The Battle of Woodbury Common

Lord Russell’s reinforcements arrived on August 2nd, with the German lanzknechts arriving the following day.  He now had an army of 5000 men and began a march upon Exeter.  Instead of taking the heavily barricaded highway, he went westward, across the downs.  He found his way barred by 2,000 men at Alphington and sent in Captain Travers to clear the road.  In the words of Edward VI’s chronicler, John Hayward, those Cornishmen who were disarmed in this assault were “slain like beasts”.  Russell’s advance continued on to Woodbury Common, where he pitched camp at a windmill.  Here, Paulo Batista Spinola, the Italian commander, kept his men awake all night, fearing a night attack.  This actually occurred at dawn the next day, August 4th, when Cornish forces defending Clyst St Mary came out to confront the vastly bigger force at the windmill.  The huge difference in numbers and force of arms did nothing to deter them and the second bloody battle of the war began.  There could only be one outcome.  Many more Cornishmen died, not that Russell did not suffer his own losses, but, with the previous day’s engagement at Alphington, he now had a large number of prisoners.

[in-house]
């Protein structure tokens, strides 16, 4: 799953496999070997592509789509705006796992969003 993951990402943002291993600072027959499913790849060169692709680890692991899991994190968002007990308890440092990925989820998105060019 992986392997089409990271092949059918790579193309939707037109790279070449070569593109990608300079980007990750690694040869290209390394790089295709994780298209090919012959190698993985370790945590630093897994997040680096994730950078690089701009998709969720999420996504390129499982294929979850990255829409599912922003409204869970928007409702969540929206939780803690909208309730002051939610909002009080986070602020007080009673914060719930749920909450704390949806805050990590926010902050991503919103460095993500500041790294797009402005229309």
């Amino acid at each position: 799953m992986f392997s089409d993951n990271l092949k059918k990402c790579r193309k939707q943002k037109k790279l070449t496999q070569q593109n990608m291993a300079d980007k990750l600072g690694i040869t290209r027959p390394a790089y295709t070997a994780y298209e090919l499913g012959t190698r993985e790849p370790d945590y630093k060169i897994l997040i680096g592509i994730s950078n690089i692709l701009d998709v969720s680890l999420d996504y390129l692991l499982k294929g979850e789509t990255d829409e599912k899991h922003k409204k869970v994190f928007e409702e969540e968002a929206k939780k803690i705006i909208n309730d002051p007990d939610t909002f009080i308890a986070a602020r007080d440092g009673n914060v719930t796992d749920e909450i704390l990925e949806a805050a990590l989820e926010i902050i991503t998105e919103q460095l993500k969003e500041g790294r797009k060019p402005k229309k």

to be continued

PART TWO

added 15th August

The Battle of Clyst St Mary

The surviving Cornish fighters retreated into Clyst St Mary to be joined by 6,000 men sent by Humphrey Arundell.  Russell waited until the following day, August 5th, to launch his assault upon the village.  He chose a three-pronged attack, the central force being led by Sir William Francis.  He broke through the barricades in spite of the hail of Cornish armour-piercing arrows and, sensing success, Russell ordered other divisions to follow.

At this point, a ruse turned the assault into a farce.  Sir Thomas Pomeroy, a trumpeter, a drummer and a small detachment of men had hidden themselves in a furze-brake and, as the English forces approached, the trumpeter and drummer sounded the charge.  This and the sudden appearance of armed men created panic.  Russell’s men fled back up the road to the windmill, leaving wagons containing cannon, gunpowder and shot in the road to be gleefully seized by the Cornishmen.

Had the Cornish forces included cavalry, this confusion could have been turned into a victory that might have changed the course of history, but Russell was quick to see the weakness.  Reforming his forces, his next assault on Clyst St Mary was merciless.  Many houses on either side of the main street were packed with armed men, including the feared archers and Russell ordered these to be set ablaze.  The Cornish defenders fled from the flames only to be cut down by volleys of arquebus fire or by the charge of Russell’s own cavalry.  Russell, however, lost one of his own officers, Sir William Francis, killed by slingshot fire.  The Cornish were determined to fight or die and, eventually, Russell won the day leaving a thousand Cornish dead and many more taken prisoner.